Friday, January 13, 2012

God's Calling to speak and live

For the last few months I've been occupied with the ethics of responsibility and their intersection with human rights. See over here. This spawned an article at the Institute for Ethics in Emerging Technologies and some other discussion that crystallized my sense that God calls us to responsibility much more than she give us rights. I talk about this idea in depth at my other blog so I won't repeat it here.

This week's reading are about call. God calls Samuel to speak his word and Jesus calls Nathaniel to follow him. Samuel is given the word of God and Eli instructs him that he must speak that word even it means pain to Eli. This is when Samuel is still a child mind you. God doesn't tell Samuel "You have a right to live as you wish." Rather She gives him responsibility to chastise those who have mistakenly taken that right upon themselves. Samuel's first words from God are directed to Eli who has not taken responsibility for teaching his sons their responsibility as priests of the temple. It is this failure of responsibility that will result in the tragedy of Eli's son's death.

What words does God give us responsibility to speak? Do we watch passively as other abuse their positions and trample on the rights that we have decided belong to every member of the human species? A call from God is a call to responsibility. That is a responsibility for action, but also a responsibility to speak clearly and prophetically. If we are going to claim to belong to God, then we also need to be ready to be open to speak the words and live the life that God gives. As it was with Samuel, the words that we may need to speak will very likely not be words of comfort, but words that chastise and challenge.

If our world is broken and far from God's plan for creation, then we need to speak, and live the hard truths. We as a species are responsible for how we live with each other and with creation. We are called to be prophets. Like Elijah, if we are given words to speak warning and we refuse, we are culpable. On the other hand we are also responsible to bring the words of hope that God give us and speak them to the world. Not as an exclusionary hope for those who believe as we do, but a inclusive hope that says there is a purpose to creation and all of us are part of that purpose whether we understand it or not.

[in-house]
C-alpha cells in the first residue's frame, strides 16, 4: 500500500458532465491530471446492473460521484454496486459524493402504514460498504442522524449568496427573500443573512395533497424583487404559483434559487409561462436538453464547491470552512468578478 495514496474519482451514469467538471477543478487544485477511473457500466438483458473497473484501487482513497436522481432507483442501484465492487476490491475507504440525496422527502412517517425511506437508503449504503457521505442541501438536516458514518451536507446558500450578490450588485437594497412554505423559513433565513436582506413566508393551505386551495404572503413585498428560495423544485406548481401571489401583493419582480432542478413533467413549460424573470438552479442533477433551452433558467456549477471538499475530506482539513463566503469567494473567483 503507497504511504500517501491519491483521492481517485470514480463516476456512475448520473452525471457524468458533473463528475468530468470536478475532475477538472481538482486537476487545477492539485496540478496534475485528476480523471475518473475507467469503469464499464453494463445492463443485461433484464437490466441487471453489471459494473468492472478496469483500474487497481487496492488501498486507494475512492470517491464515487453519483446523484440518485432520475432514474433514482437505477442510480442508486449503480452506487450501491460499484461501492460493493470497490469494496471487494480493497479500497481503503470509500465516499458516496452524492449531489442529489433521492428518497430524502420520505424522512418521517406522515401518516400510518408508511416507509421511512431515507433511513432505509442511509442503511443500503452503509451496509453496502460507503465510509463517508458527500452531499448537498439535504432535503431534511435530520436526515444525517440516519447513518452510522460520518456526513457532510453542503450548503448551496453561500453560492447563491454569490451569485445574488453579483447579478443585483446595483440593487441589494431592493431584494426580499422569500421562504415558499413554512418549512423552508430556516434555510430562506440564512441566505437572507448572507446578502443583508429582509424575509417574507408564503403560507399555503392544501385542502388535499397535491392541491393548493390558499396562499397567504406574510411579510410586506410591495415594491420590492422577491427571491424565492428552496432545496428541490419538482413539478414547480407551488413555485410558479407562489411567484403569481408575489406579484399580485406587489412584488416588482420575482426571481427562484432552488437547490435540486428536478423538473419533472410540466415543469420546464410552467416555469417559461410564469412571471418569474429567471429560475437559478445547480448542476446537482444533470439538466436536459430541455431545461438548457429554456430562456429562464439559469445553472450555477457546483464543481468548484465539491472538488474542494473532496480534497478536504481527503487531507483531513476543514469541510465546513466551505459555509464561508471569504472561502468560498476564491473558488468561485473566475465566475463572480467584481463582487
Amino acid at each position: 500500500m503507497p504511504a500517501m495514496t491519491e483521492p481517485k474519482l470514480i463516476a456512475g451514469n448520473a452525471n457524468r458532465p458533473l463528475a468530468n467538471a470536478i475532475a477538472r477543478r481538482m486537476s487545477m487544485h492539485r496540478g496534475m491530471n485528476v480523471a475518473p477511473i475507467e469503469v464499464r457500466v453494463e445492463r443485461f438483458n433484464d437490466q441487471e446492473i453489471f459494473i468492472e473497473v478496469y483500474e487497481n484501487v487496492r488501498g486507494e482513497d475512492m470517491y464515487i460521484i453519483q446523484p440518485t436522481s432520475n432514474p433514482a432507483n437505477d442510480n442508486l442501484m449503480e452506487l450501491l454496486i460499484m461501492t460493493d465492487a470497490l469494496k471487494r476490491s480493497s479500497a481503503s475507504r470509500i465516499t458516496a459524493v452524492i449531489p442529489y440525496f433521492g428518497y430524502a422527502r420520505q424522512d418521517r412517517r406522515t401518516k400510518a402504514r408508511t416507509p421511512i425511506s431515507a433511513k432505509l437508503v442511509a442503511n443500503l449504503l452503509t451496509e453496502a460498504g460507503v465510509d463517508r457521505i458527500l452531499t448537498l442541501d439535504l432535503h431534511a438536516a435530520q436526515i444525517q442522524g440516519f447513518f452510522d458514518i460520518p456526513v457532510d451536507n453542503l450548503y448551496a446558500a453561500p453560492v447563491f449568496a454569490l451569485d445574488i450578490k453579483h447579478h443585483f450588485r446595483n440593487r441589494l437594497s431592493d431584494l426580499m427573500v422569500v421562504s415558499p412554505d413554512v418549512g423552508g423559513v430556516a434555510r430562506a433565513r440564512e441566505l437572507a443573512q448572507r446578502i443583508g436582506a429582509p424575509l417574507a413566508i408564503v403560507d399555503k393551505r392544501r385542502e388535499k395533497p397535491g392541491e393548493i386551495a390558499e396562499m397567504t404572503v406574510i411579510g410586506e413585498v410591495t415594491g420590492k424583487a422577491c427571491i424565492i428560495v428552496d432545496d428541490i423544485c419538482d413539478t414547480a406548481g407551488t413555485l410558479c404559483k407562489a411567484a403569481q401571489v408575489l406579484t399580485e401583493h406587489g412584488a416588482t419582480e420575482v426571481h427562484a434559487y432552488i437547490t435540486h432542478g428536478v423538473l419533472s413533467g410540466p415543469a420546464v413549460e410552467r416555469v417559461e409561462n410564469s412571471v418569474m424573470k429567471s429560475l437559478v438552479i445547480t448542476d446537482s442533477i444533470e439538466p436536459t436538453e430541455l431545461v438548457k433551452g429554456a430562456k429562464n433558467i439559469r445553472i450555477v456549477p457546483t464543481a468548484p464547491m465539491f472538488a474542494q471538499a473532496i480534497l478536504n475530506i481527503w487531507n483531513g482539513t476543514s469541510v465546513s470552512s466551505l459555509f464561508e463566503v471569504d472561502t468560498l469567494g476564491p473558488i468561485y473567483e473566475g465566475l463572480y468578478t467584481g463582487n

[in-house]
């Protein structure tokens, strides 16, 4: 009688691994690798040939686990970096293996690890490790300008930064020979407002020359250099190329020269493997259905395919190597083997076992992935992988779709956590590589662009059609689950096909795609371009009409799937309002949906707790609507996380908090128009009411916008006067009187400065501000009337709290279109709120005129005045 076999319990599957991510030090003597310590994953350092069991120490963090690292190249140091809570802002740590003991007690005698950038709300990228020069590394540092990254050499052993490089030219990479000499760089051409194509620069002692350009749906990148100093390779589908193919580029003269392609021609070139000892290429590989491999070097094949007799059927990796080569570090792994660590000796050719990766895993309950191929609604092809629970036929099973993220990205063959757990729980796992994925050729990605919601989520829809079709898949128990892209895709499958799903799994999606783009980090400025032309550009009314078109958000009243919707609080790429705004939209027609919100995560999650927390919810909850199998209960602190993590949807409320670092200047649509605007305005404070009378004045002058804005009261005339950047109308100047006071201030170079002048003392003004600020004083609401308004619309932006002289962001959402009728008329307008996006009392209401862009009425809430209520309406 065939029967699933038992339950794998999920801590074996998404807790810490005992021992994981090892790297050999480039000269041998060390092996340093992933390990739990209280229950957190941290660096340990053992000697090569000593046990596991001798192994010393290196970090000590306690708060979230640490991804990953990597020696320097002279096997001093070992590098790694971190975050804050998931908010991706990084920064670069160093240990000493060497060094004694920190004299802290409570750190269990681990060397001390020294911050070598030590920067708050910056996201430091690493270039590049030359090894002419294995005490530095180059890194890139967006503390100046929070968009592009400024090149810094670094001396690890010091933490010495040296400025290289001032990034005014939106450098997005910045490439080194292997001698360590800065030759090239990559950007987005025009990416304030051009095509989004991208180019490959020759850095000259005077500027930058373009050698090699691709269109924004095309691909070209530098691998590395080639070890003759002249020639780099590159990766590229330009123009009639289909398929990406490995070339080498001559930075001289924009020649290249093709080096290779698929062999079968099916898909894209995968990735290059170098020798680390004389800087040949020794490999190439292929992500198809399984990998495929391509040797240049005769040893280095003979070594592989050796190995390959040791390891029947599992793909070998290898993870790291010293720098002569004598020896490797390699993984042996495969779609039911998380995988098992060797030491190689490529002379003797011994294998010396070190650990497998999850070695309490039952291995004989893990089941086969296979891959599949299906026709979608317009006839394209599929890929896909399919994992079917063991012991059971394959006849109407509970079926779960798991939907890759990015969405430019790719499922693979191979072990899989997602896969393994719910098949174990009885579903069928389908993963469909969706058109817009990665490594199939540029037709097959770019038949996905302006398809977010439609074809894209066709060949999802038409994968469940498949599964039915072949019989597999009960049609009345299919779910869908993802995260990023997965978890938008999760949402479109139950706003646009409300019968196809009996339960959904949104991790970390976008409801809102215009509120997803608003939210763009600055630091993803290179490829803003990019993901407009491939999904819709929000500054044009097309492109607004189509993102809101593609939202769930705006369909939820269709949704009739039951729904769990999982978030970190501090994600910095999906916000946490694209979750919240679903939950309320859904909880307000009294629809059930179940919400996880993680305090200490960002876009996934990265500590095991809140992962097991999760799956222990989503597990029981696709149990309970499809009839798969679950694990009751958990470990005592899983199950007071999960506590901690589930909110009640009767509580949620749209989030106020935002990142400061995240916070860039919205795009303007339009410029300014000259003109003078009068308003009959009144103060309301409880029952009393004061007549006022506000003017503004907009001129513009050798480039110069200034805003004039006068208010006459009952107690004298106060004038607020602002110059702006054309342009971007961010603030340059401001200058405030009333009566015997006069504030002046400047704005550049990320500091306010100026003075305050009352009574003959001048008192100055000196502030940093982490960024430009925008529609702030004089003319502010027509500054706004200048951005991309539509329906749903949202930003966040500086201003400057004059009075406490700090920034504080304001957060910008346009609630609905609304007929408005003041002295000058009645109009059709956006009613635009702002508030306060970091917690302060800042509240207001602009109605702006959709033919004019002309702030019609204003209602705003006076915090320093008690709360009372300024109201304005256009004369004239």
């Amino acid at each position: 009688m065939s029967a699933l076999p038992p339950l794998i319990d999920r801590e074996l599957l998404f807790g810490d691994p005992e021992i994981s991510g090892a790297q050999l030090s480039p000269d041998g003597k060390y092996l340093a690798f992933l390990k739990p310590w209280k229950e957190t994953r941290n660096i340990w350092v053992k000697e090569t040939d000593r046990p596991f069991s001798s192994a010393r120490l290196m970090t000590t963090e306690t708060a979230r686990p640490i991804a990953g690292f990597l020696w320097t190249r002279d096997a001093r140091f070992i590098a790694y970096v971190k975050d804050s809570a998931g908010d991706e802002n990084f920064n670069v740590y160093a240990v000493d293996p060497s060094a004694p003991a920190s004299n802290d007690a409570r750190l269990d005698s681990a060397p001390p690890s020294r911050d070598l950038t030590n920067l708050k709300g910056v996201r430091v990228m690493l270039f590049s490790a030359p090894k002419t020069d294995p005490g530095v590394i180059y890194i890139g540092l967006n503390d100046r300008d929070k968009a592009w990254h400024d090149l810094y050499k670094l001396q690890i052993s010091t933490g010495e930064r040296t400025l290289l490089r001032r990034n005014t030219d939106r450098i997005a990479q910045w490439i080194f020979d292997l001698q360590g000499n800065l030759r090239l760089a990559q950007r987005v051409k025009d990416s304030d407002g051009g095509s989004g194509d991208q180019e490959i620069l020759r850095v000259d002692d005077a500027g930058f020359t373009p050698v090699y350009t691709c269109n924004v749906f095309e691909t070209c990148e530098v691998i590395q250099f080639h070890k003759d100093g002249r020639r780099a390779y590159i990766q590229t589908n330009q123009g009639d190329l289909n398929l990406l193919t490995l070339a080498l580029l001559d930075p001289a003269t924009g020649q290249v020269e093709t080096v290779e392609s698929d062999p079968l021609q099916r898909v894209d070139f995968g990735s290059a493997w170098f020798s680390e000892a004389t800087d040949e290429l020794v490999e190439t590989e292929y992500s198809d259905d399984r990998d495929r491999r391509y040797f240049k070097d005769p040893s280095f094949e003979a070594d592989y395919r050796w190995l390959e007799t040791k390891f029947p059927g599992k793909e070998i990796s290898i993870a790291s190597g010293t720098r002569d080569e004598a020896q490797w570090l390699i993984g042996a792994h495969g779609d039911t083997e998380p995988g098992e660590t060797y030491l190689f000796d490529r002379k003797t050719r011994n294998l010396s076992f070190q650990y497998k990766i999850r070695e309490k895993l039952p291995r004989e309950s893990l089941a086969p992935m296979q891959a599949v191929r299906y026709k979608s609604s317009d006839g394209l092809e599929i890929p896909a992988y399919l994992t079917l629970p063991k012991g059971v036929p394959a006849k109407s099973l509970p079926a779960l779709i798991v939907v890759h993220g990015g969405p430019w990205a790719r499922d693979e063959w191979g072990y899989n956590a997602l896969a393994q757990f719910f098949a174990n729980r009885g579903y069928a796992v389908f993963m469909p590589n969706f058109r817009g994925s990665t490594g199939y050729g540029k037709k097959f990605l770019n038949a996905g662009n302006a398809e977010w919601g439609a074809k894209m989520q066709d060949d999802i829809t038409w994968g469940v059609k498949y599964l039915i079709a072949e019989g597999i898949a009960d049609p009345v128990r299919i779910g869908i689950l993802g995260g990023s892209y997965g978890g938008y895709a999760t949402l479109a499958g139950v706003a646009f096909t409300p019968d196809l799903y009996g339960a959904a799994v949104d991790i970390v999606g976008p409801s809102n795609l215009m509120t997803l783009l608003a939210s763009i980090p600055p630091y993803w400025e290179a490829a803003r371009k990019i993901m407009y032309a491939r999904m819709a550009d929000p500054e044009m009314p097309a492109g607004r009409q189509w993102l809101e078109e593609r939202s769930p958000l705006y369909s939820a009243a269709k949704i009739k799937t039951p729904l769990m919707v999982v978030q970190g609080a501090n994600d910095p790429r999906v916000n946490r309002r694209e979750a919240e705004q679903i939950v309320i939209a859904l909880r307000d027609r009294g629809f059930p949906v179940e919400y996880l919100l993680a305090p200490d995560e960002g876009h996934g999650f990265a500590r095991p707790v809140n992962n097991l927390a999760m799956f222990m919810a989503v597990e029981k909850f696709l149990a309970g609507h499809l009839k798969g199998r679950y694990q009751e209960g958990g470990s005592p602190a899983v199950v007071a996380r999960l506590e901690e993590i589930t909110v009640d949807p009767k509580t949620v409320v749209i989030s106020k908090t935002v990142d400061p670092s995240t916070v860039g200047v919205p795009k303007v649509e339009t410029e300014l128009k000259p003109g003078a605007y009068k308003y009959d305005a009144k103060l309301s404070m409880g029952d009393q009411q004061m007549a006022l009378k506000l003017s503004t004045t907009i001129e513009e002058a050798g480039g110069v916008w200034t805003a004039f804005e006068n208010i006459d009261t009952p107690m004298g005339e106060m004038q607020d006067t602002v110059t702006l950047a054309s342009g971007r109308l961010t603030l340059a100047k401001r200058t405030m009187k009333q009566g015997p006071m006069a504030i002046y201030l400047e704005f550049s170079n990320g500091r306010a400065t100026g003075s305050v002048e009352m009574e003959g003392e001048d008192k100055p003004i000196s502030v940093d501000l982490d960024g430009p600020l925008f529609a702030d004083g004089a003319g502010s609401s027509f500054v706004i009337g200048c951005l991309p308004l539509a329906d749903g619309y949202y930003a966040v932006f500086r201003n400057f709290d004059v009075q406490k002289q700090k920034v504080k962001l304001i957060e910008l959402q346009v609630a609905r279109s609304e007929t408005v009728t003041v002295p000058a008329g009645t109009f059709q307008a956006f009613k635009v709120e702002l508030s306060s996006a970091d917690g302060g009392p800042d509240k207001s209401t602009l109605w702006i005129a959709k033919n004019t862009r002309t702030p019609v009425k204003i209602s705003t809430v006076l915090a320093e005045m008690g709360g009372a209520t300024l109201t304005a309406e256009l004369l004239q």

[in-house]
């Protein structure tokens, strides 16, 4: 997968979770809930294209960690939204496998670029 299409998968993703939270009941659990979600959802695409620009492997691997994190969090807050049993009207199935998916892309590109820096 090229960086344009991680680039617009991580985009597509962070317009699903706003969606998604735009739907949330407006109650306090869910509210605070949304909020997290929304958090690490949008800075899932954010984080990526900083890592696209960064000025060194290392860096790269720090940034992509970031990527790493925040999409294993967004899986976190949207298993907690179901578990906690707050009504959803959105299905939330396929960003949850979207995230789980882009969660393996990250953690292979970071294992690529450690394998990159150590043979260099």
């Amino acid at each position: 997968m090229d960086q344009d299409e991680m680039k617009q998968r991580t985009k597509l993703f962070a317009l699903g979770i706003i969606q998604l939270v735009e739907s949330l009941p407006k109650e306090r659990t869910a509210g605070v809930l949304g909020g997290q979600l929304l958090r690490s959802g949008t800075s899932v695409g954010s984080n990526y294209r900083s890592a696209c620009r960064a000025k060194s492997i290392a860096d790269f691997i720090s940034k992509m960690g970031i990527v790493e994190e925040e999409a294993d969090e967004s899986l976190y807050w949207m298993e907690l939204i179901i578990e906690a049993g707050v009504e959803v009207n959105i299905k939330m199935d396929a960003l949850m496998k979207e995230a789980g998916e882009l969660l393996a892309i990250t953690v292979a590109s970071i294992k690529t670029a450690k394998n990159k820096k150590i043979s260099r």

Jesus' call of Nathaniel is around the idea that Nathaniel has no deceit in him. He is truthful. The implication is that being truthful, he will speak the truth. As a witness to Jesus' ministry his words will carry extra weight because he is known to have no deceit in him. Our challenge is to be truthful, not just about the Gospel we share, but about our failure at time to share it well. The more we take responsibility for our failures, the more others will acknowledge the possibility of our success. No one in the scriptures aside from the person of God is perfect, yet we in the church strive to present a face of perfection to the world and thus fail at our real task of pointing the way to reconciliation between God and human.

There is a ministry and an authenticity in failure that can't be achieved by an artificial facade of success. Our responsibility as disciples called by the Christ to witness to the gospel is to witness to God's success in using our failures to bring good into the world. As we allow ourselves to be human, we allow God to be God, and we open ourselves to God working through us to bring hope and love into a broken world.

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